Should Reps be in the lab during cases?

We’ve all seen it…the doctor is doing a case and wants the rep to be there to advise him on the equipment.  Sometimes, if it’s a new procedure, that’s necessary.  But should they be there during the plain old stent procedures they’ve been doing for years?

Back in the olden days when I started in the IR lab (late 1980’s), reps were non-existent in the IR lab.  Even when we were doing biliary stents using Gianturco Z-stents, and some of the first femoral artery stents using hand-crimping tools, the reps weren’t in the lab with us.  They visited us, sure.   They brought lunch, coffee, and the best Snickers® cake in Texas (Thanks, Laurie!).  But they didn’t come into the lab for every case, or even most of them.  And when I went into the Cardiac Cath lab in the early 90’s, the only reps in the cases were for implants or new technology such as distal protection and rotablator.  Even when we did the first DES in Dallas, the rep was outside the room.  So why, all of a sudden, are reps necessarily part of the procedures?

Recently, I worked in a lab where some of the doctors wouldn’t do a case without the rep present.  Mostly, it was peripheral cases; legs, below the knee, using various atherectomy devices.  I understand having them there the first couple of cases.  But in the three months I was at that hospital, one doctor needed the rep there for every case.  This rep, however, pulled only equipment needed for this particular procedure, using this particular modality.  Good for her!  But at that same hospital, a different doctor needed the rep for plain old reperfusion procedures…stents.  The doctor would ask what diameter and length he needed, and the rep would pull something out of stock.  His product, of course.   But the really bad part was when the doctor said he was finished and the rep suggested he stent one more lesion.  A lesion that I saw as 30-40%; certainly not enough to stent.  The doctor stented.  Is that appropriate?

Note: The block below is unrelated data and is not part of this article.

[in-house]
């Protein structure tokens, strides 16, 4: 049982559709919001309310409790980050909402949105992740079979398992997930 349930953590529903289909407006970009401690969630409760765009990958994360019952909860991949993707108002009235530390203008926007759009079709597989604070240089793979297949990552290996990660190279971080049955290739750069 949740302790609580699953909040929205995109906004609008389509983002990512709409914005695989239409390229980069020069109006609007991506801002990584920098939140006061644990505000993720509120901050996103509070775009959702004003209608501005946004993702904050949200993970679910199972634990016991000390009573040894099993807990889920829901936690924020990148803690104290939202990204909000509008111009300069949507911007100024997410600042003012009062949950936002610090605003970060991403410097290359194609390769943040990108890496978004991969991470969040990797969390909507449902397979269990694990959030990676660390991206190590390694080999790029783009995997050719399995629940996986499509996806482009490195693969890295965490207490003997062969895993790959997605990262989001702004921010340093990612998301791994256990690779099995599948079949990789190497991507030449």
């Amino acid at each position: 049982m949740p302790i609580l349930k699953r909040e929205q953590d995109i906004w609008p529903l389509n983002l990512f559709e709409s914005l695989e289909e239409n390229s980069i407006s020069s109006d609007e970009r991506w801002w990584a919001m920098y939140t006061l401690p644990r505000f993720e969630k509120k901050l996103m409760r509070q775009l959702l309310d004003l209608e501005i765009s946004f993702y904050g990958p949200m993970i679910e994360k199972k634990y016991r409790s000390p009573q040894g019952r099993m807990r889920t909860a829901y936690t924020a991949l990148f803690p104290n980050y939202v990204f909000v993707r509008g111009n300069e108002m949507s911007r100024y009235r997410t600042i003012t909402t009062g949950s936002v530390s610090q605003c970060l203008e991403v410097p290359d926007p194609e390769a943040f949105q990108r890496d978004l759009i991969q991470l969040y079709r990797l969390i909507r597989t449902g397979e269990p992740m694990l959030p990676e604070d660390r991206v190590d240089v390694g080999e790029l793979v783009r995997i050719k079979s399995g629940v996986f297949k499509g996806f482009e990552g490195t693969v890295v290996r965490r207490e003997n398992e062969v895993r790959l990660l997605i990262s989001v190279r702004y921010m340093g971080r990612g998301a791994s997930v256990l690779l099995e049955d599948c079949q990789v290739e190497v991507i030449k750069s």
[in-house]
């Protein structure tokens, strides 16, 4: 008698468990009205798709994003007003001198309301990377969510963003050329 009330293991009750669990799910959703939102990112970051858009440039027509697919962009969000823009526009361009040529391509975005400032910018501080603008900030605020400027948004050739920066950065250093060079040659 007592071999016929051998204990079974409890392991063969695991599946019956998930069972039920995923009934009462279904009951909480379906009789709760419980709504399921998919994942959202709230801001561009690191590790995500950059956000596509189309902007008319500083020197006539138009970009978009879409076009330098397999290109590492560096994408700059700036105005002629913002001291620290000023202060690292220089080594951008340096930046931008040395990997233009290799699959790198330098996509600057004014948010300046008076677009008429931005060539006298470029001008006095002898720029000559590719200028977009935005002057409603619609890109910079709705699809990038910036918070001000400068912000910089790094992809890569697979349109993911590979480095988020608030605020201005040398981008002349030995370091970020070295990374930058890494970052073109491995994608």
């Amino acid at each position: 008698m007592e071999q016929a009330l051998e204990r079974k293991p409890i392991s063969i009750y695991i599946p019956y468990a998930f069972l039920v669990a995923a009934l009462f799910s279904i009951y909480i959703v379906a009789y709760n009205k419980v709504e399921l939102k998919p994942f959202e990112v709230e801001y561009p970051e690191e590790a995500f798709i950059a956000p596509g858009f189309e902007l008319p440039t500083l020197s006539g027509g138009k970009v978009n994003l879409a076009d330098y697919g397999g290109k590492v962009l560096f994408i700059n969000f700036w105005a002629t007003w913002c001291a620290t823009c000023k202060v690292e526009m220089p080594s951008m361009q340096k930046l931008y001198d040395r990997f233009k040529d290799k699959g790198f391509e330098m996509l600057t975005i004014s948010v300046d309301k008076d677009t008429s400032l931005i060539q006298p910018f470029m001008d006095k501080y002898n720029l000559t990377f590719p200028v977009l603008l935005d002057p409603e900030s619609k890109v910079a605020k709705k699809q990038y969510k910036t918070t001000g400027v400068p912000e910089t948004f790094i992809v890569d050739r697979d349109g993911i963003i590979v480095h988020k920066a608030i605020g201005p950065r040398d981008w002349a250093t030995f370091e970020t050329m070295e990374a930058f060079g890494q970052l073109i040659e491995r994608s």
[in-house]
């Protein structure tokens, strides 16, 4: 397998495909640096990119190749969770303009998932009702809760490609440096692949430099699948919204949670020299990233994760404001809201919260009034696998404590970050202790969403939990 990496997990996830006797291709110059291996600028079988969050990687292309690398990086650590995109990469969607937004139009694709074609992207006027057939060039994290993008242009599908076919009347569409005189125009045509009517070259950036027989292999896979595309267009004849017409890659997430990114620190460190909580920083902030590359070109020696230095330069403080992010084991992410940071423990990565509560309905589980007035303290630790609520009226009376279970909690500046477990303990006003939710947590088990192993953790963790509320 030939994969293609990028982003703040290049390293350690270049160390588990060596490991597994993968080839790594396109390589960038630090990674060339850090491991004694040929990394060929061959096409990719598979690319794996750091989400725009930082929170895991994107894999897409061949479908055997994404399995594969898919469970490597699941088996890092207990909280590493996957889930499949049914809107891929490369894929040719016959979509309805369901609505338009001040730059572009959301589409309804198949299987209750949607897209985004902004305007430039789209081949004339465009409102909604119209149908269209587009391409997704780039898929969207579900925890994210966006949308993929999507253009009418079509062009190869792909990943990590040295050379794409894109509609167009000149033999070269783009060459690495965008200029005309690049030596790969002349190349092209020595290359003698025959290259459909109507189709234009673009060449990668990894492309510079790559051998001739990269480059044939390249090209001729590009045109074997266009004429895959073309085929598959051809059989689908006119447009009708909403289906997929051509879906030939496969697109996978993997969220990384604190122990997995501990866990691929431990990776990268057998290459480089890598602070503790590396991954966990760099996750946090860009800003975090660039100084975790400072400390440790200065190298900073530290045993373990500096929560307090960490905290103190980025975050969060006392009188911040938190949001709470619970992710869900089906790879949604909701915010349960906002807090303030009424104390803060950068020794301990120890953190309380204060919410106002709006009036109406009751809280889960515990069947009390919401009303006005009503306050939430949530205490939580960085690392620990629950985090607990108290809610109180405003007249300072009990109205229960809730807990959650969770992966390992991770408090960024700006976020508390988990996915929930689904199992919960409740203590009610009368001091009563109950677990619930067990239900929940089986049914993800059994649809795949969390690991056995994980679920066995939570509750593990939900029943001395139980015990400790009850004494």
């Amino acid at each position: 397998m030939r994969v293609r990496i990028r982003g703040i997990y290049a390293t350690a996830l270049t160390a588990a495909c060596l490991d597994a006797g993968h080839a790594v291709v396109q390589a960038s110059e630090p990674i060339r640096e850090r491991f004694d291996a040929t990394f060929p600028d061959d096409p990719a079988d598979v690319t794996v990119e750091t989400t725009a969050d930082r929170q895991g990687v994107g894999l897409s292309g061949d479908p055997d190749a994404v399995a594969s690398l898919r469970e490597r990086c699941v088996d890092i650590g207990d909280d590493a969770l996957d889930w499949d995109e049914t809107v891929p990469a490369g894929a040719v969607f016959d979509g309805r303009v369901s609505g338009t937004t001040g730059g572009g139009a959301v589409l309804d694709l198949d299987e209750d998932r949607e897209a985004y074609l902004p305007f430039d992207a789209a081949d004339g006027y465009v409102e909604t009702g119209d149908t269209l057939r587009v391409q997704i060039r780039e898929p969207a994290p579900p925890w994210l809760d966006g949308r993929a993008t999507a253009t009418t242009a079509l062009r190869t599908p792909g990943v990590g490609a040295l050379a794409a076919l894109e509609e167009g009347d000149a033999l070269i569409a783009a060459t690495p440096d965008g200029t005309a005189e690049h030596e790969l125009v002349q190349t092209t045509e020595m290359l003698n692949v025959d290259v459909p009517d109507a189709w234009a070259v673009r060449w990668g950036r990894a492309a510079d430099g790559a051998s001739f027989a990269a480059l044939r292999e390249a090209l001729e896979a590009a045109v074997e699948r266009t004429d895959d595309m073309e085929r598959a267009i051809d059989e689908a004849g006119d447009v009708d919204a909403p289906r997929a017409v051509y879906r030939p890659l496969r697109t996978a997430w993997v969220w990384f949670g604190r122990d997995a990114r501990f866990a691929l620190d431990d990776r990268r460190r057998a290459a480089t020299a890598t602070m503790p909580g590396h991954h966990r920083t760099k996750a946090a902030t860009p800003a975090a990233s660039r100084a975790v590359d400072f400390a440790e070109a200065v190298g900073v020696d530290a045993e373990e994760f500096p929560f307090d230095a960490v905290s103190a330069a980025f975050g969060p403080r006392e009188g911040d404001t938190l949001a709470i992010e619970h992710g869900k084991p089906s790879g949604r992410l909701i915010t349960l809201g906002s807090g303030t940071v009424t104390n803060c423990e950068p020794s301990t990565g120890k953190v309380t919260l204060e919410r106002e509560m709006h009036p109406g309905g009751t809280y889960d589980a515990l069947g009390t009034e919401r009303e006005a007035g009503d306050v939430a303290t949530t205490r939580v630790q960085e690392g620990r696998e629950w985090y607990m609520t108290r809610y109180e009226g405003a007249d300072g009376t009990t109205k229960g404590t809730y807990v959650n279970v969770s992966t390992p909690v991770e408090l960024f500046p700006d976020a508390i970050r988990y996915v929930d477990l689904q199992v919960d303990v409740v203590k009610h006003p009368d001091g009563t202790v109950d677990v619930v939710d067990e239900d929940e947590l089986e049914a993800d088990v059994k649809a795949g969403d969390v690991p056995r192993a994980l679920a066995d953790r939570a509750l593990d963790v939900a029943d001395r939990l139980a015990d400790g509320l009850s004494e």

Another hospital where I’ve worked has banished all reps from the labs.  Period.  Is that too severe?  Maybe.  Sometimes we need the reps in, especially when it’s a new procedure.  Or, when we’re new to the procedure.  But the doctor should never ask the rep how to do a simple procedure that has been around as many years as stenting has been!

My thought is that a doctor should have training on procedures, then maybe have the rep there for the first 2 or 3.  After that, if he’s not on his own, he shouldn’t be doing the procedure!  The rep’s job is to ensure the product is there, and support the physician’s use of it, not to tell the doctor how to practice medicine!

There have to be boundaries for the reps when they come into the lab.  The physicians must be aware of, and agreeable to those boundaries.  And those boundaries must be enforced by the lab managers.  Otherwise, we end up with reps practicing medicine using the physicians’ hands.  And those boundaries should extend to the techs and nurses.  But that’s a topic for another day!

Who belongs in the Cath and IR labs?

So…who belongs in the Cath and IR Lab anyway?


There are a lot of questions out there, from a lot of people, all of whom say they are the most important group in the Cath and IR labs.  The RNs say they are, because of their knowledge of patient care.  The RCIS say they are because of their knowledge of everything, and the RTs say they are because it started as a Radiology department, and they know Radiology.  In my opinion, they are all important to the proper operation of a Cardiac Cath or IR department.

Here’s why:  Each of the three professions address a vital part of the procedure.